Biopharmaceutical companies in the United States are working on the development of at least 271 vaccines for infectious diseases, cancer, neurological disorders, allergies, and viruses. This week, federal researchers will begin testing humans with an experimental vaccine to prevent the deadly Ebola virus.
The National Institutes of Health announced it is launching the safety trial on a vaccine developed by the agency’s National Institute of Allergy and Infectious Diseases and GlaxoSmithKline. It will test 20 healthy adult volunteers to see if the virus is safe and triggers an adequate response in their immune systems.
According to the WHO, the number of cases in the current outbreak of Ebola virus disease in West Africa is more than 3,000 and accounts for 1,546 deaths. The countries affected are Guinea, Liberia, Nigeria, and Sierra Leone. A separate, unrelated outbreak is ongoing in the Democratic Republic of the Congo.
In Liberia, a missionary organization announced that another American doctor has become infected.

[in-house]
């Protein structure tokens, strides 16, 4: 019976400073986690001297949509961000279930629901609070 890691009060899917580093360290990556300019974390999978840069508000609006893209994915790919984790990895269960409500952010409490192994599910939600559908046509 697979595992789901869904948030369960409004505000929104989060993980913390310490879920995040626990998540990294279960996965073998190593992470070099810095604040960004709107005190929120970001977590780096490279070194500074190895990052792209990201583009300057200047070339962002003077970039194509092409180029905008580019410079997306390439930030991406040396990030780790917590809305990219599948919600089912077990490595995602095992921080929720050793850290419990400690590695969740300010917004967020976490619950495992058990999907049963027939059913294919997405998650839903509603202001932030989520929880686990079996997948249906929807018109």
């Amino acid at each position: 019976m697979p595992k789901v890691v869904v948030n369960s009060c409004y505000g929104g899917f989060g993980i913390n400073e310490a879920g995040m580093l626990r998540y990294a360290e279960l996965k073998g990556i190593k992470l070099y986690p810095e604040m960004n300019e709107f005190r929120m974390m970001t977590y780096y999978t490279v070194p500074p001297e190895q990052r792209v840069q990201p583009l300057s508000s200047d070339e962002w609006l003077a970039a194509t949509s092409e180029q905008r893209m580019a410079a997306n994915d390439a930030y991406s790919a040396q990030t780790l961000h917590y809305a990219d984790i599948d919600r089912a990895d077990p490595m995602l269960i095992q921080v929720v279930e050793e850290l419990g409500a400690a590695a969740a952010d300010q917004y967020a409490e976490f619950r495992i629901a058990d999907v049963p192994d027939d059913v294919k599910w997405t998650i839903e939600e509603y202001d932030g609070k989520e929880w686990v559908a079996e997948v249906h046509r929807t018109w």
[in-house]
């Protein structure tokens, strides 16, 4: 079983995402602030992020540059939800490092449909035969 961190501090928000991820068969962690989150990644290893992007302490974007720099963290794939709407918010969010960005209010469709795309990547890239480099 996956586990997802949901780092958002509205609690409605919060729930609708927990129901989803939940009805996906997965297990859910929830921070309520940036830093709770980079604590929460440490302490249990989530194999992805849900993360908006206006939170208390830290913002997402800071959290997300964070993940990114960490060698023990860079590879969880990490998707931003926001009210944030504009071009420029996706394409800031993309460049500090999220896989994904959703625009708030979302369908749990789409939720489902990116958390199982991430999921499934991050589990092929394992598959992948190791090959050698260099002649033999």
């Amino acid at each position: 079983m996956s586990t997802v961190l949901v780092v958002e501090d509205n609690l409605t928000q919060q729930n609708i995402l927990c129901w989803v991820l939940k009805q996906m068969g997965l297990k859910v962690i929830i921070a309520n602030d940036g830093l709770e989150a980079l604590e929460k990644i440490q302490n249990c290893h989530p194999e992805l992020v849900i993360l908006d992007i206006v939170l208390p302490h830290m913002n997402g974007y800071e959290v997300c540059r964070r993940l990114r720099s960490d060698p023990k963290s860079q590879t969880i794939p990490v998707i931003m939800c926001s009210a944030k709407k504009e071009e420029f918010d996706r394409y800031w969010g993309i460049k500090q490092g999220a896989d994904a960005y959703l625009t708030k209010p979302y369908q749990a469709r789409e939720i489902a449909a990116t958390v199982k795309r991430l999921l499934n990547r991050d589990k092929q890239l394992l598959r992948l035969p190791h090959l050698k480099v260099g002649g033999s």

Note: Some vaccines are listed in more than one category
Vaccines must go through three phases of testing before they can be approved for use by the general public.
Some projects in development:
- A therapeutic vaccines for HIV infection intended to delay disease progression
- A monoclonal antibody vaccine that targets both pandemic and seasonal influenza
- A genetically-modified vaccine designed for the treatment of pancreatic cancer
- An irradiated vaccine for protection against malaria
The development of vaccines is often costly and complex with average development timelines of eight to almost 19 years and an estimated cost of development of $200 million to $900 million.
Report compiled with information from The Associated Press